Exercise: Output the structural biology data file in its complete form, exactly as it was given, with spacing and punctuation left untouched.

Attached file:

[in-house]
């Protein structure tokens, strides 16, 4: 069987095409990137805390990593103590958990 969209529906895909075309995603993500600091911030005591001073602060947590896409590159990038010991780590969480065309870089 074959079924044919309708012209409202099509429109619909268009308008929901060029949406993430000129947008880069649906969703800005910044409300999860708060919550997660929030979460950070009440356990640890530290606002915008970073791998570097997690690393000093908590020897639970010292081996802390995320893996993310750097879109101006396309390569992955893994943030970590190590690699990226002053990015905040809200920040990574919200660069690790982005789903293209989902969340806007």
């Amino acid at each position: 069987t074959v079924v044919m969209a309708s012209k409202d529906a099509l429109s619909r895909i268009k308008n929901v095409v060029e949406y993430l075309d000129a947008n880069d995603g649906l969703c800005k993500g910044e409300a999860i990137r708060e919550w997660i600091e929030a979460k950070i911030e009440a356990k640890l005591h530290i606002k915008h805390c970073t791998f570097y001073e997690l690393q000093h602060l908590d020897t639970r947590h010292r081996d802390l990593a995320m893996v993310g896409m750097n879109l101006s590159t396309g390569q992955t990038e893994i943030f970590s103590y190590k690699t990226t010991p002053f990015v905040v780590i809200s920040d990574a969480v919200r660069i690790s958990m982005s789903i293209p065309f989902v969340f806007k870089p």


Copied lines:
[in-house]
């Protein structure tokens, strides 16, 4: 069987095409990137805390990593103590958990 969209529906895909075309995603993500600091911030005591001073602060947590896409590159990038010991780590969480065309870089 074959079924044919309708012209409202099509429109619909268009308008929901060029949406993430000129947008880069649906969703800005910044409300999860708060919550997660929030979460950070009440356990640890530290606002915008970073791998570097997690690393000093908590020897639970010292081996802390995320893996993310750097879109101006396309390569992955893994943030970590190590690699990226002053990015905040809200920040990574919200660069690790982005789903293209989902969340806007």
């Amino acid at each position: 069987t074959v079924v044919m969209a309708s012209k409202d529906a099509l429109s619909r895909i268009k308008n929901v095409v060029e949406y993430l075309d000129a947008n880069d995603g649906l969703c800005k993500g910044e409300a999860i990137r708060e919550w997660i600091e929030a979460k950070i911030e009440a356990k640890l005591h530290i606002k915008h805390c970073t791998f570097y001073e997690l690393q000093h602060l908590d020897t639970r947590h010292r081996d802390l990593a995320m893996v993310g896409m750097n879109l101006s590159t396309g390569q992955t990038e893994i943030f970590s103590y190590k690699t990226t010991p002053f990015v905040v780590i809200s920040d990574a969480v919200r660069i690790s958990m982005s789903i293209p065309f989902v969340f806007k870089p």